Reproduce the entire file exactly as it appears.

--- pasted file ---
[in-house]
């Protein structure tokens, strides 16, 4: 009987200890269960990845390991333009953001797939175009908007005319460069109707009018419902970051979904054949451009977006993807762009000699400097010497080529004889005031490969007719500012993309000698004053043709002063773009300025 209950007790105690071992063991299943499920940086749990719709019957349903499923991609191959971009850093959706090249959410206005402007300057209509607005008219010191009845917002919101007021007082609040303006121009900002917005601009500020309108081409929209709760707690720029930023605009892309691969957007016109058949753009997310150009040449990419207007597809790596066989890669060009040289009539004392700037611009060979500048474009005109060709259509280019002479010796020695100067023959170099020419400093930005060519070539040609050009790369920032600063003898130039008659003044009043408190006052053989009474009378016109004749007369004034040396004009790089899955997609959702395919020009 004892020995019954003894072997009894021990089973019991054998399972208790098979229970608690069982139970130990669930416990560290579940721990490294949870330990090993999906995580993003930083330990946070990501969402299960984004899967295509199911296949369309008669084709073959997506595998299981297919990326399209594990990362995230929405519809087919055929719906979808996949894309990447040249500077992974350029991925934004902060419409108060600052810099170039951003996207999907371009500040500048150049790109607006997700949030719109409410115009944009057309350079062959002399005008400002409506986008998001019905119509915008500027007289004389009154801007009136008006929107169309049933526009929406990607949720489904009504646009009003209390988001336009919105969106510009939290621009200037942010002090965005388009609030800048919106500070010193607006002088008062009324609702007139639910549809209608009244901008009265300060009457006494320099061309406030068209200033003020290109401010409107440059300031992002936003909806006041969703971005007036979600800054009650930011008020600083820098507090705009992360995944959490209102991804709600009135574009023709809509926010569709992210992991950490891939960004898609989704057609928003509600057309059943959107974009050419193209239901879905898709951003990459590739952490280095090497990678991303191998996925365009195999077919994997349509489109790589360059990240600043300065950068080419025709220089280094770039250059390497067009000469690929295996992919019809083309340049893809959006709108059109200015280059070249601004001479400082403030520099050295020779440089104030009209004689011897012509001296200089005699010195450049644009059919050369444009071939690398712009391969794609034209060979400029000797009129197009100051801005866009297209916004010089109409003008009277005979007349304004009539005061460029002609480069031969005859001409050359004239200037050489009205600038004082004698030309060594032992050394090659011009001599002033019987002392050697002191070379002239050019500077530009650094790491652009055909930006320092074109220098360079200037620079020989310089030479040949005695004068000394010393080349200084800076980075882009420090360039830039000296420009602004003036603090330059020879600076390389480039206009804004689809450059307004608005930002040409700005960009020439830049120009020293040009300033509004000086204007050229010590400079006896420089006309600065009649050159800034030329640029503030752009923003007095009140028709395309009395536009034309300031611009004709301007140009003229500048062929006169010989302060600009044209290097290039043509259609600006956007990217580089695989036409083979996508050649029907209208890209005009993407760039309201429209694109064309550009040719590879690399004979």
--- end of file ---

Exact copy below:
[in-house]
């Protein structure tokens, strides 16, 4: 009987200890269960990845390991333009953001797939175009908007005319460069109707009018419902970051979904054949451009977006993807762009000699400097010497080529004889005031490969007719500012993309000698004053043709002063773009300025 209950007790105690071992063991299943499920940086749990719709019957349903499923991609191959971009850093959706090249959410206005402007300057209509607005008219010191009845917002919101007021007082609040303006121009900002917005601009500020309108081409929209709760707690720029930023605009892309691969957007016109058949753009997310150009040449990419207007597809790596066989890669060009040289009539004392700037611009060979500048474009005109060709259509280019002479010796020695100067023959170099020419400093930005060519070539040609050009790369920032600063003898130039008659003044009043408190006052053989009474009378016109004749007369004034040396004009790089899955997609959702395919020009 004892020995019954003894072997009894021990089973019991054998399972208790098979229970608690069982139970130990669930416990560290579940721990490294949870330990090993999906995580993003930083330990946070990501969402299960984004899967295509199911296949369309008669084709073959997506595998299981297919990326399209594990990362995230929405519809087919055929719906979808996949894309990447040249500077992974350029991925934004902060419409108060600052810099170039951003996207999907371009500040500048150049790109607006997700949030719109409410115009944009057309350079062959002399005008400002409506986008998001019905119509915008500027007289004389009154801007009136008006929107169309049933526009929406990607949720489904009504646009009003209390988001336009919105969106510009939290621009200037942010002090965005388009609030800048919106500070010193607006002088008062009324609702007139639910549809209608009244901008009265300060009457006494320099061309406030068209200033003020290109401010409107440059300031992002936003909806006041969703971005007036979600800054009650930011008020600083820098507090705009992360995944959490209102991804709600009135574009023709809509926010569709992210992991950490891939960004898609989704057609928003509600057309059943959107974009050419193209239901879905898709951003990459590739952490280095090497990678991303191998996925365009195999077919994997349509489109790589360059990240600043300065950068080419025709220089280094770039250059390497067009000469690929295996992919019809083309340049893809959006709108059109200015280059070249601004001479400082403030520099050295020779440089104030009209004689011897012509001296200089005699010195450049644009059919050369444009071939690398712009391969794609034209060979400029000797009129197009100051801005866009297209916004010089109409003008009277005979007349304004009539005061460029002609480069031969005859001409050359004239200037050489009205600038004082004698030309060594032992050394090659011009001599002033019987002392050697002191070379002239050019500077530009650094790491652009055909930006320092074109220098360079200037620079020989310089030479040949005695004068000394010393080349200084800076980075882009420090360039830039000296420009602004003036603090330059020879600076390389480039206009804004689809450059307004608005930002040409700005960009020439830049120009020293040009300033509004000086204007050229010590400079006896420089006309600065009649050159800034030329640029503030752009923003007095009140028709395309009395536009034309300031611009004709301007140009003229500048062929006169010989302060600009044209290097290039043509259609600006956007990217580089695989036409083979996508050649029907209208890209005009993407760039309201429209694109064309550009040719590879690399004979």